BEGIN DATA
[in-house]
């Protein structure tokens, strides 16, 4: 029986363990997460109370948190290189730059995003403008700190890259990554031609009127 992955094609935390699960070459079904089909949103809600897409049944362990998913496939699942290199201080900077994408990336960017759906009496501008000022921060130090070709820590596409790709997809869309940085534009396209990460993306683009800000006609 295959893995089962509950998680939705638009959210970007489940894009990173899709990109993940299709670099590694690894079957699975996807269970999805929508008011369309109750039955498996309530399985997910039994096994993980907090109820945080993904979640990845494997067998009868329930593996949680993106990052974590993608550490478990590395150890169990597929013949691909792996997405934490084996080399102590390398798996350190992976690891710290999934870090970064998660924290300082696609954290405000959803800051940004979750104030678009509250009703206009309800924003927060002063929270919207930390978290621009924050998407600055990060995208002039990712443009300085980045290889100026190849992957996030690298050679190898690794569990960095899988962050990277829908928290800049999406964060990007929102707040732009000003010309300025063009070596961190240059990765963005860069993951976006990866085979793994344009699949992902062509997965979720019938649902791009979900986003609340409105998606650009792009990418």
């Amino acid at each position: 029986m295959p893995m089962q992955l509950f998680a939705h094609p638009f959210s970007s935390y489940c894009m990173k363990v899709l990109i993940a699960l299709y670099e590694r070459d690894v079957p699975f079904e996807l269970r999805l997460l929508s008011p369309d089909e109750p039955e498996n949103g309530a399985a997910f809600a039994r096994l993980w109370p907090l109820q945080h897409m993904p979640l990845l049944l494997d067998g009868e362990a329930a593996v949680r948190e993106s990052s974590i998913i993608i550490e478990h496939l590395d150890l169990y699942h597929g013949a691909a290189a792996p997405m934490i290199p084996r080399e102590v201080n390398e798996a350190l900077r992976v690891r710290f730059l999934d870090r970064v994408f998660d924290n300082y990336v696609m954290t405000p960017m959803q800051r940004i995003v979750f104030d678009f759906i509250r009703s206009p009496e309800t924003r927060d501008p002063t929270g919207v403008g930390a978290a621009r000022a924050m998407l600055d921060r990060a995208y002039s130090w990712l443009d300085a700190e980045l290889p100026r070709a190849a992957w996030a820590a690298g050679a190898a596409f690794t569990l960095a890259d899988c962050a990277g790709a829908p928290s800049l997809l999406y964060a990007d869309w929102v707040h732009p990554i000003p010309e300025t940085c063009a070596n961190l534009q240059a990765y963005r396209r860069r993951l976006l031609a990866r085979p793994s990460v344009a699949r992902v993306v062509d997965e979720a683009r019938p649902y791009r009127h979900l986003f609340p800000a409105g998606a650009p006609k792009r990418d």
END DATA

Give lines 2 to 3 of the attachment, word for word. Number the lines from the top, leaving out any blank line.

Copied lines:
């Protein structure tokens, strides 16, 4: 029986363990997460109370948190290189730059995003403008700190890259990554031609009127 992955094609935390699960070459079904089909949103809600897409049944362990998913496939699942290199201080900077994408990336960017759906009496501008000022921060130090070709820590596409790709997809869309940085534009396209990460993306683009800000006609 295959893995089962509950998680939705638009959210970007489940894009990173899709990109993940299709670099590694690894079957699975996807269970999805929508008011369309109750039955498996309530399985997910039994096994993980907090109820945080993904979640990845494997067998009868329930593996949680993106990052974590993608550490478990590395150890169990597929013949691909792996997405934490084996080399102590390398798996350190992976690891710290999934870090970064998660924290300082696609954290405000959803800051940004979750104030678009509250009703206009309800924003927060002063929270919207930390978290621009924050998407600055990060995208002039990712443009300085980045290889100026190849992957996030690298050679190898690794569990960095899988962050990277829908928290800049999406964060990007929102707040732009000003010309300025063009070596961190240059990765963005860069993951976006990866085979793994344009699949992902062509997965979720019938649902791009979900986003609340409105998606650009792009990418």
């Amino acid at each position: 029986m295959p893995m089962q992955l509950f998680a939705h094609p638009f959210s970007s935390y489940c894009m990173k363990v899709l990109i993940a699960l299709y670099e590694r070459d690894v079957p699975f079904e996807l269970r999805l997460l929508s008011p369309d089909e109750p039955e498996n949103g309530a399985a997910f809600a039994r096994l993980w109370p907090l109820q945080h897409m993904p979640l990845l049944l494997d067998g009868e362990a329930a593996v949680r948190e993106s990052s974590i998913i993608i550490e478990h496939l590395d150890l169990y699942h597929g013949a691909a290189a792996p997405m934490i290199p084996r080399e102590v201080n390398e798996a350190l900077r992976v690891r710290f730059l999934d870090r970064v994408f998660d924290n300082y990336v696609m954290t405000p960017m959803q800051r940004i995003v979750f104030d678009f759906i509250r009703s206009p009496e309800t924003r927060d501008p002063t929270g919207v403008g930390a978290a621009r000022a924050m998407l600055d921060r990060a995208y002039s130090w990712l443009d300085a700190e980045l290889p100026r070709a190849a992957w996030a820590a690298g050679a190898a596409f690794t569990l960095a890259d899988c962050a990277g790709a829908p928290s800049l997809l999406y964060a990007d869309w929102v707040h732009p990554i000003p010309e300025t940085c063009a070596n961190l534009q240059a990765y963005r396209r860069r993951l976006l031609a990866r085979p793994s990460v344009a699949r992902v993306v062509d997965e979720a683009r019938p649902y791009r009127h979900l986003f609340p800000a409105g998606a650009p006609k792009r990418d």